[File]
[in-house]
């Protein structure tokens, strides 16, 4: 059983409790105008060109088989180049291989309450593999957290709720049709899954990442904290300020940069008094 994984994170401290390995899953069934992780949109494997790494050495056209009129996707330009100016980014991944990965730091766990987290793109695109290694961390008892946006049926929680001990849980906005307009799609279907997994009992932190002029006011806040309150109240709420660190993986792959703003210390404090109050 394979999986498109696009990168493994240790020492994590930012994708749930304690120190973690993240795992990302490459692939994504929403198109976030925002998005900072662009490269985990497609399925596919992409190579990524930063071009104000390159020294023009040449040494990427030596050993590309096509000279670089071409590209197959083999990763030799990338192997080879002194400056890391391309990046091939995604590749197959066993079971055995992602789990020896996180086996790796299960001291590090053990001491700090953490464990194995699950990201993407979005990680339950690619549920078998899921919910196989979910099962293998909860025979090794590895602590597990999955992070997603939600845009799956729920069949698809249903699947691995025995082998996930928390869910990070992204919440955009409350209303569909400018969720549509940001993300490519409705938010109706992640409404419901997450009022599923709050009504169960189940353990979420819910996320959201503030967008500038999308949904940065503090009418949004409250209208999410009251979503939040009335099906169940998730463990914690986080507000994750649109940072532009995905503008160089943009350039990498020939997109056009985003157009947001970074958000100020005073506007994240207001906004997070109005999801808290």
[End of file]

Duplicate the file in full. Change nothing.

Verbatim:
[in-house]
């Protein structure tokens, strides 16, 4: 059983409790105008060109088989180049291989309450593999957290709720049709899954990442904290300020940069008094 994984994170401290390995899953069934992780949109494997790494050495056209009129996707330009100016980014991944990965730091766990987290793109695109290694961390008892946006049926929680001990849980906005307009799609279907997994009992932190002029006011806040309150109240709420660190993986792959703003210390404090109050 394979999986498109696009990168493994240790020492994590930012994708749930304690120190973690993240795992990302490459692939994504929403198109976030925002998005900072662009490269985990497609399925596919992409190579990524930063071009104000390159020294023009040449040494990427030596050993590309096509000279670089071409590209197959083999990763030799990338192997080879002194400056890391391309990046091939995604590749197959066993079971055995992602789990020896996180086996790796299960001291590090053990001491700090953490464990194995699950990201993407979005990680339950690619549920078998899921919910196989979910099962293998909860025979090794590895602590597990999955992070997603939600845009799956729920069949698809249903699947691995025995082998996930928390869910990070992204919440955009409350209303569909400018969720549509940001993300490519409705938010109706992640409404419901997450009022599923709050009504169960189940353990979420819910996320959201503030967008500038999308949904940065503090009418949004409250209208999410009251979503939040009335099906169940998730463990914690986080507000994750649109940072532009995905503008160089943009350039990498020939997109056009985003157009947001970074958000100020005073506007994240207001906004997070109005999801808290």